The Labour Party is now pledging to extend the life of the Tiwai Point aluminium smelter in Southland by three-to-five years, including allowing the smelter owner to negotiate a cheaper power price - something Labour had appeared to explicitly rule out earlier.
Both Labour's coalition partner in the current Government NZ First and the National Party have pledged ways of extending the life of the smelter.
Smelter owner NZ Aluminium Smelters, majority owned by the giant Rio Tinto, gave notice in July that it would close the smelter next August (2021), with the likely direct loss of 1000 jobs and 1600 indirect jobs. The impact on the Southland economy will therefore be huge.
At the time, Energy Minister Megan Woods, appeared to rule out cutting a deal for NZAS/Rio, saying the Government wouldn’t give the company a handout.
“Since the smelter opened, taxpayers have been subsidising Rio Tinto to keep it open, either directly or indirectly through cheaper power, and Emissions Trading Scheme allocations of over $48 million per year,” Woods said on the day the NZAS/Rio announcement was made.
However, on Monday, Woods, as Labour's Energy Spokesperson pledged to extend the life of the smelter for three-to-five years, including the Government "providing support to Transpower to enable reduced transmission charges over the closure period while avoiding a redistribution to other electricity users". Labour released this fact sheet on the proposal.
Woods didn't go into any greater detail on what the "support" would entail and said the final negotiation of transmission pricing is commercially sensitive "so details will be released as appropriate".
She said Labour wanted Southland to develop new industries "that are future focused and will integrate into the local community providing a source of well paid jobs for current Southlanders and future generations”.
“Extending the life of the aluminium smelter requires an agreement on electricity transmission costs. Normally, any reduction in transmission costs for a major customer like the smelter would result in higher prices for other consumers. Labour will negotiate a way forward to keep the smelter operating and prevent extra costs falling on other consumers. We’ll do this by supporting Transpower to form an agreement with the smelter that preserves jobs in the medium term and gives Southland time to build a new economic future."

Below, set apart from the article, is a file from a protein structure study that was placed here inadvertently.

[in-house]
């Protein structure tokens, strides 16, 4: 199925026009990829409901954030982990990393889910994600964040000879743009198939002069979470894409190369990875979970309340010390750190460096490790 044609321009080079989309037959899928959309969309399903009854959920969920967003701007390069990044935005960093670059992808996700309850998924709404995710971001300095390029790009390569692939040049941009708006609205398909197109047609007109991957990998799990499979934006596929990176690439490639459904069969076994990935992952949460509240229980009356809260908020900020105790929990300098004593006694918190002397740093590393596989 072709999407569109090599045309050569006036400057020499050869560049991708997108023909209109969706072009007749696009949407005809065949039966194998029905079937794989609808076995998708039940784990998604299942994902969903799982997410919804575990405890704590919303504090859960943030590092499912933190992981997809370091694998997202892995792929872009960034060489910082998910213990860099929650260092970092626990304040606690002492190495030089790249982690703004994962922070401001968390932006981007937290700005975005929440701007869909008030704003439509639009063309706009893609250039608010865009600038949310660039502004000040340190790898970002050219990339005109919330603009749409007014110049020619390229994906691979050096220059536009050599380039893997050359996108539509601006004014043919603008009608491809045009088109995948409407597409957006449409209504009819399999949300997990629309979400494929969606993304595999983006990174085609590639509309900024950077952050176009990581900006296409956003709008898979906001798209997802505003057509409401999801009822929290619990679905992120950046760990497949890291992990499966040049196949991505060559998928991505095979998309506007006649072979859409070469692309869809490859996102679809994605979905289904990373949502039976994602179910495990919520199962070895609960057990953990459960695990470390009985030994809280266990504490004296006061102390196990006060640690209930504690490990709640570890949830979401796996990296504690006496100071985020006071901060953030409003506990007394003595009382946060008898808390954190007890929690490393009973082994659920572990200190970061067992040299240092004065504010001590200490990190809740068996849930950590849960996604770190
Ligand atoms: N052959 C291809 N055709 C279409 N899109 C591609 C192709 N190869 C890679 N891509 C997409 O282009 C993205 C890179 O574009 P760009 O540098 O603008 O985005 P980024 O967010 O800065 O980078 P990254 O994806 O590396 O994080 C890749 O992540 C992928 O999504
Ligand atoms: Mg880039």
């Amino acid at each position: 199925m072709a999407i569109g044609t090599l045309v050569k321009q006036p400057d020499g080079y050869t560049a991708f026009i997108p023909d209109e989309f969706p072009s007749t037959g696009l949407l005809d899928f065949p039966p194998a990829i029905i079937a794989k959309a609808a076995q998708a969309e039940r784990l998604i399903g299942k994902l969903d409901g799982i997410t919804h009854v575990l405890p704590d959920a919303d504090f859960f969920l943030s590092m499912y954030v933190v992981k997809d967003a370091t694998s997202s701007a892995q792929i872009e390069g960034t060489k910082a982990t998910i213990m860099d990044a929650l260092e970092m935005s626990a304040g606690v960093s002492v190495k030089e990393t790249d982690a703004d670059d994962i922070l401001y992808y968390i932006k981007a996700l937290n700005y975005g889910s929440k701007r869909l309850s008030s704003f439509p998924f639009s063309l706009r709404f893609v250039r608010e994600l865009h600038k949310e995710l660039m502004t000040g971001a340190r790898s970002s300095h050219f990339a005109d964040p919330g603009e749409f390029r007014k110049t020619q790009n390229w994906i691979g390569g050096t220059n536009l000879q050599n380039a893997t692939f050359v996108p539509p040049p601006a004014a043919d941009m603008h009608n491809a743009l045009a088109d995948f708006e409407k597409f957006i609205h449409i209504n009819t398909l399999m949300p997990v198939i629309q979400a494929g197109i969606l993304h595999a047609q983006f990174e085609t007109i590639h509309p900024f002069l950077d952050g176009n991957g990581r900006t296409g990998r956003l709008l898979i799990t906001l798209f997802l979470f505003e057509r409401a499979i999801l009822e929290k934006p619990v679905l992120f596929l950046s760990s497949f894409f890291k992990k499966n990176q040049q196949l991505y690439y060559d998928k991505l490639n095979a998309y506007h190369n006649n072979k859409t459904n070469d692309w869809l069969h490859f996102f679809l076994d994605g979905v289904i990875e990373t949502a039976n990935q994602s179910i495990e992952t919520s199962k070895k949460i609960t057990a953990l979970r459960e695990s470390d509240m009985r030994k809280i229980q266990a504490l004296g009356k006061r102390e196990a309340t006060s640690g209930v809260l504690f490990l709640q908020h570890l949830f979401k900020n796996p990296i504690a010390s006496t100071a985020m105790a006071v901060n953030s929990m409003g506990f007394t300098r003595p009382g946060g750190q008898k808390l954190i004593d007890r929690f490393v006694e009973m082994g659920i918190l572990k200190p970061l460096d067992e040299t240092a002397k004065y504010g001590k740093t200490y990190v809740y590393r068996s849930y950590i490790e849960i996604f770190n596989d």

She said if terms could be agreed in order to extend the smelter for 3 – 5 years, they would include conditions that ensure the Smelter would:
Continue operating for agreed period of time
Work on remediation of the site
Maintain employment at the site
Work with government on the future use of the site.
Woods said a period of about three to five years would give the workers, Iwi, local community, Government and other stakeholders more time to engage on plans for the future of Southland’s economy.
"We’re already hearing from a range of other energy users interested in setting up in Southland, such as for hydrogen production, data centres, or solar panel production. There are also opportunities to use that energy to reduce the amount of fossil fuel usage in the energy system such as replacing coal boilers with using electricity from the grid."
She said Labour was "clear" that any reduction in transmission charges must be fair, "not just for the Aluminium Smelter, but also for New Zealand".
"If our bottom lines are not met, or agreement cannot be reached on a fair transmission charge for the extended closure period, we will immediately pivot our focus to supporting the workforce and region should Rio Tinto decide to proceed with their original closure date next year."
Woods said Labour had been clear in Government that there will not be any further direct subsidies for Rio Tinto to continue operating the Aluminium Smelter.
"This is a position taken by successive governments since former Finance Minister Bill English told Rio Tinto in 2013 there would be no further taxpayer money offered up.
"But Labour also recognises the importance of an orderly closure over time, both to enable workers, Iwi and the local community to plan for what comes next and to avoid a sudden increase to transmission prices for other electricity users around New Zealand that would occur if the smelter closes.
"That’s why we are willing to negotiate with Rio Tinto on a more managed exit."